In the Scotsman today Jane Bradley quite convincingly questions whether the money used by the SNP Government to fund its “Baby Box” scheme could not be better used to target support at those parents who need it most.
Of course, the debate surrounding universalism versus targeted benefits is age old and extends far beyond Scotland. There are overwhelming arguments for the universal delivery of benefits such as health and education, but it’s important that some others are evaluated to ensure they offer a net benefit to society.
The SNP’s “Poverty Tsar” Naomi Eisenstadt CB considered universalism in her report for the Scottish Government. She concluded that universalism can “mean spreading a limited budget too thinly” and that “money should be spent on trying to level the playing field, not, as is sometimes the case, reinforcing ongoing disadvantage”. With the subtlety of a brick, she said “it would be very useful to have a clear and shared understanding of what a progressive universal system would look like”. She went on to say that the SNP could learn a lot from how Labour had delivered Sure Start by targeting it at disadvantaged families.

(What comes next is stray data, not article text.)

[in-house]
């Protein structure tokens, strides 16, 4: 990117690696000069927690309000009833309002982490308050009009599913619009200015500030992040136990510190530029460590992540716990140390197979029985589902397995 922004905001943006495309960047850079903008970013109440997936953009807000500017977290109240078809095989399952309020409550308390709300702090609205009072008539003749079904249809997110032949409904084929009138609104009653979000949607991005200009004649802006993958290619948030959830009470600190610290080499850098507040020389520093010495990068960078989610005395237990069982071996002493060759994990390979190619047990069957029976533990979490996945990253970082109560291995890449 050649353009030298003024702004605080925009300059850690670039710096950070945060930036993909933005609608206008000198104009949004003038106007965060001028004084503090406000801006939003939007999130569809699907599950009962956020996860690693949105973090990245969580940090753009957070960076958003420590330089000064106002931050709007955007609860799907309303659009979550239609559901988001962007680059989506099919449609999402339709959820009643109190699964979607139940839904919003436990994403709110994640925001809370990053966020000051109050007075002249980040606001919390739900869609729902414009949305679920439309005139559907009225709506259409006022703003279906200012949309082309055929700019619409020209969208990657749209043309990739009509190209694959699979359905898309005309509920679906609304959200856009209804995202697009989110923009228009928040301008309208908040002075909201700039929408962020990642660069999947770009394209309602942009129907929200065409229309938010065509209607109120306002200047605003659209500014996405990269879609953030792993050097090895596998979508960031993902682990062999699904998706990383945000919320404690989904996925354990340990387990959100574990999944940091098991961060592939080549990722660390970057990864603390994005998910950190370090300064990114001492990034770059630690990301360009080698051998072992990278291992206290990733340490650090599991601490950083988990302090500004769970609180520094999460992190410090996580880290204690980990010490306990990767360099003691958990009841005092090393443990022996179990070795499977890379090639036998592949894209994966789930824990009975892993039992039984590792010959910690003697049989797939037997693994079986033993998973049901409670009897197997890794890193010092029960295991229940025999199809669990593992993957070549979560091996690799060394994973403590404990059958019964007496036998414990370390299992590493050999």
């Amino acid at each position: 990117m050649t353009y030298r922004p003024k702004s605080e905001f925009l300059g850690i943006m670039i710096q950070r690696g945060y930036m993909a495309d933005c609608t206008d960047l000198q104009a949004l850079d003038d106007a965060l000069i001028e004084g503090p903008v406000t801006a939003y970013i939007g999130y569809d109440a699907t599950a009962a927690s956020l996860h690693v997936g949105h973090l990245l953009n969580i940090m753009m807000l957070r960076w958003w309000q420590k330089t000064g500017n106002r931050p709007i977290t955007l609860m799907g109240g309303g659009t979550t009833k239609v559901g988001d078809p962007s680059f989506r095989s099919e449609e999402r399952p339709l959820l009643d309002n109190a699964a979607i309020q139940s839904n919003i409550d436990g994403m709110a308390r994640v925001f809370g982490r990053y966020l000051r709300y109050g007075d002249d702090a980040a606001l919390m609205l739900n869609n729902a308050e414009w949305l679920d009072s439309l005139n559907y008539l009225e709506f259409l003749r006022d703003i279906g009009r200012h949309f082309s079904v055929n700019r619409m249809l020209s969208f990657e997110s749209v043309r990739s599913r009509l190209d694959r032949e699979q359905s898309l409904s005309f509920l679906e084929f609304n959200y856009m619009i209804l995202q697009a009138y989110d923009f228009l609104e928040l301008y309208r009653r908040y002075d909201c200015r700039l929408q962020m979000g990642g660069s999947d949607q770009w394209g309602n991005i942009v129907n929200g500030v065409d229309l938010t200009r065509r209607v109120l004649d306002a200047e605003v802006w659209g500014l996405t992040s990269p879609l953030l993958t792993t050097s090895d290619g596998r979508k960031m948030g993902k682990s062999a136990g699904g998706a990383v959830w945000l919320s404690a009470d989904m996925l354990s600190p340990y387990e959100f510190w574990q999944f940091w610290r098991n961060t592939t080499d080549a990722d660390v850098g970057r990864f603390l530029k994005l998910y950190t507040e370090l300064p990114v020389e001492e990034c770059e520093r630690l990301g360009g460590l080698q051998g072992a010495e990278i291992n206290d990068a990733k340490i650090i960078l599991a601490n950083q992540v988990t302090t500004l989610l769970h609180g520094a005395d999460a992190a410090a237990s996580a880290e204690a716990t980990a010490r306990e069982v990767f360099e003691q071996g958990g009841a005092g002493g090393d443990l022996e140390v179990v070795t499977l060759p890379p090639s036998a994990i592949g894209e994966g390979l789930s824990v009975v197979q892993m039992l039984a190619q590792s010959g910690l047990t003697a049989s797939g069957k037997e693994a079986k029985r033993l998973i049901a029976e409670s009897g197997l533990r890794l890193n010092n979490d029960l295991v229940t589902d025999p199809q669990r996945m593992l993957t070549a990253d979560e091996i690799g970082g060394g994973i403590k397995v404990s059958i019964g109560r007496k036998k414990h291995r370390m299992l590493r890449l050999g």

Of course, what Eisenstadt is getting at is the chaotic delivery of universal benefits in Scotland. University education is not means tested, but this is funded by means testing and cutting the student grant for the poorest students. We have families using foodbanks, but the SNP extended Labour’s targeted free school meals policy to include the very wealthiest families.
It took Nicola Sturgeon almost 4 months to respond to Eisenstadt’s report, and on the same day she promised the Baby Box as a universal benefit. Labour has already noted it contains no support for those needing help with breast feeding, an unacceptable oversight when we know breastfeeding uptake is lower in more deprived areas.
Perhaps Professor Graham Watt, an expert in community healthcare and deprivation at Glasgow University, was right when he said it was “an expensive, unhelpful stunt”? I guess we may find out if the SNP actually say how this fits into the “progressive universal system” strategy Eisenstadt asked for.